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Elizabeth Park Seeks To Repair Rose Garden's Signature Arches, Damaged In October Snowstorm

Amanda Falcone

January 11, 2012

For more than 100 years, rambler roses clung to the original ir

on great arches in the rose garden at Elizabeth Park.

Today, all eight great arches are misshapen or broken. The roses lie on the ground.

The park's signature arches were crushed under the weight of snow from the unusual October snowstorm, and it will cost $35,000 to restore them, said Karen Tomasko, executive director of the Friends of Elizabeth Park.

"It was a very devastating storm to the park," she said.

Tomasko said that when she learned about the damage, she called the park's rose expert, Marci Martin of Windsor. Streets blocked by storm debris prevented Martin from getting to the park until a few days after the storm.

"When I walked in here, my jaw hit the ground," Martin said as she surveyed the now snow-less rose garden Monday.

The cleanup began quickly. The dormant rose vines were carefully removed from the iron supports and placed on the ground, and Joe Bazzano, owner of J. Bazzano Co., a Barkhamsted fencing company, and his workers are trying to figure out how to craft new arches and attach them to the existing cedar posts in the same fashion as the original.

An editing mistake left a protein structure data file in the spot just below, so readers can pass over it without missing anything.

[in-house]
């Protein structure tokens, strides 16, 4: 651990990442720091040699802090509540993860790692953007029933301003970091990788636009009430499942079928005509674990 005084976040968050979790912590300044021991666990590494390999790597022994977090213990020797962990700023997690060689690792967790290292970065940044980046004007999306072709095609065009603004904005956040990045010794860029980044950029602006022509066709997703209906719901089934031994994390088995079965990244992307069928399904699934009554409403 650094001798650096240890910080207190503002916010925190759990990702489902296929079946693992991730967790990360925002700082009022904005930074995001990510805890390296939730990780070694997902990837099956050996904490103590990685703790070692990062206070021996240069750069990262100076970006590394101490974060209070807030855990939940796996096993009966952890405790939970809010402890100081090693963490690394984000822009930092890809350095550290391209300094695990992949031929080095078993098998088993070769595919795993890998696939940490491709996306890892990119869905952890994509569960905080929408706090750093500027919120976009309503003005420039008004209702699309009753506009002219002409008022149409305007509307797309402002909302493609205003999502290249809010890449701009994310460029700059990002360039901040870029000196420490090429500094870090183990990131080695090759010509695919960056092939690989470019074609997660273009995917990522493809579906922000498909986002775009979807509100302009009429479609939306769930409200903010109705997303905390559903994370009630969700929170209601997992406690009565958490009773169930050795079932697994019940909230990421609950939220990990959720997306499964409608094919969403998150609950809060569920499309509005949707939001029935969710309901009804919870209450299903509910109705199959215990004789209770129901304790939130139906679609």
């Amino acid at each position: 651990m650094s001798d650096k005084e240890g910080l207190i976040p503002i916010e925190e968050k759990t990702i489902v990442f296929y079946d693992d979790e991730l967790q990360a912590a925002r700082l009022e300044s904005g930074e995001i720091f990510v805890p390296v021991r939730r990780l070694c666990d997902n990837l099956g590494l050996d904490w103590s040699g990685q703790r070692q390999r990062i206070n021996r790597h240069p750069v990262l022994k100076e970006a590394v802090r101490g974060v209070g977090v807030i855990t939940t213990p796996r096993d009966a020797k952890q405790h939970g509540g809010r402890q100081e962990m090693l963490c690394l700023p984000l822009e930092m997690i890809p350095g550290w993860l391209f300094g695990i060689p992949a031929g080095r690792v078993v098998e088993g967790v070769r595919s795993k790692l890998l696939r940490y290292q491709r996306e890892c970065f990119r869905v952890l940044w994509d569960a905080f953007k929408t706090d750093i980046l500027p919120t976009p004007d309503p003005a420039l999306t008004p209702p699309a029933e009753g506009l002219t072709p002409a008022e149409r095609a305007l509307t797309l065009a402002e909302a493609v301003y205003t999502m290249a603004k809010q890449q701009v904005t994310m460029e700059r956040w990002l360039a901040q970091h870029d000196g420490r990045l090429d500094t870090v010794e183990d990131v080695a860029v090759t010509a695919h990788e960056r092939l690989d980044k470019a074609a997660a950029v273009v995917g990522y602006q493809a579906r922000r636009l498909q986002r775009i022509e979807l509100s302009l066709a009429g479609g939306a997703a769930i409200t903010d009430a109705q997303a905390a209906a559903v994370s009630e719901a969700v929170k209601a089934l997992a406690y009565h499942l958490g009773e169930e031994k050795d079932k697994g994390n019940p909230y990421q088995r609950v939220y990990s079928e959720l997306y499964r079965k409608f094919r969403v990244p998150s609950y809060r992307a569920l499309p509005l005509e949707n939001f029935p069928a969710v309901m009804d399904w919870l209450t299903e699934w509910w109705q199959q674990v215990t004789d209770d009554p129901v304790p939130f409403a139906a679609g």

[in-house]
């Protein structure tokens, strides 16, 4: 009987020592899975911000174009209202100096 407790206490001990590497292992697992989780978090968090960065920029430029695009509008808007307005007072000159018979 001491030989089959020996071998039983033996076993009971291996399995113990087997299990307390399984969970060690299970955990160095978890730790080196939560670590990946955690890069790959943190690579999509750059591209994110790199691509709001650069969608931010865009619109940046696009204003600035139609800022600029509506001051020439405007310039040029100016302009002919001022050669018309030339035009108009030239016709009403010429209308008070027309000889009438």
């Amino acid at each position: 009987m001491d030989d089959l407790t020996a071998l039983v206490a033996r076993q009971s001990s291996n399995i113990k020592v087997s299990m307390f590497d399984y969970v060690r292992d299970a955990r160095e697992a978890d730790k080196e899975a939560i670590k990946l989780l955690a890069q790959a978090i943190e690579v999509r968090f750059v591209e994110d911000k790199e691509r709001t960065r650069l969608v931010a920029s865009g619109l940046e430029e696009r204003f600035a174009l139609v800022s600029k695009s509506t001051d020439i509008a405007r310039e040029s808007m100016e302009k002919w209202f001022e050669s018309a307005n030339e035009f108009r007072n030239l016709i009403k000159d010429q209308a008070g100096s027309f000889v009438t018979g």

Restoring the arches to their original form is required because Elizabeth Park, which is owned by the city of Hartford, is on the National Register of Historical Places, Tomasko said.

As for the roses, they will be fine and are expected to bloom again in June even if the new arches don't go up before more snow falls, Martin said. It would just be easier for all if the arches are restored soon, she said.

Bazzano said the contract for the work has been signed, and he said he hopes to start the project over the next few weeks.

The Friends of Elizabeth Park group has raised about two-thirds of the money needed to restore the arches, but needs more help to complete the project, she said. To donate, send checks payable to Friends of Elizabeth Park to Friends of Elizabeth Park, P.O. Box 370361, West Hartford, CT 06137.

"There's been an incredible response because of the historical aspect," Tomasko said, explaining that many people have personal connections to the park. Many weddings are held in the rose garden, for example, she said.

Tomasko described the damage to the arches as an unplanned expense and says it has forced her organization to reorganize its priorities. Before the storm, the friends group wanted to replace an aging water system, but now it must repair the storm damage, Tomasko said.

Reprinted with permission of the Hartford Courant. To view other stories on this topic, search the Hartford Courant Archives at http://www.courant.com/archives.
| Last update: September 25, 2012 |
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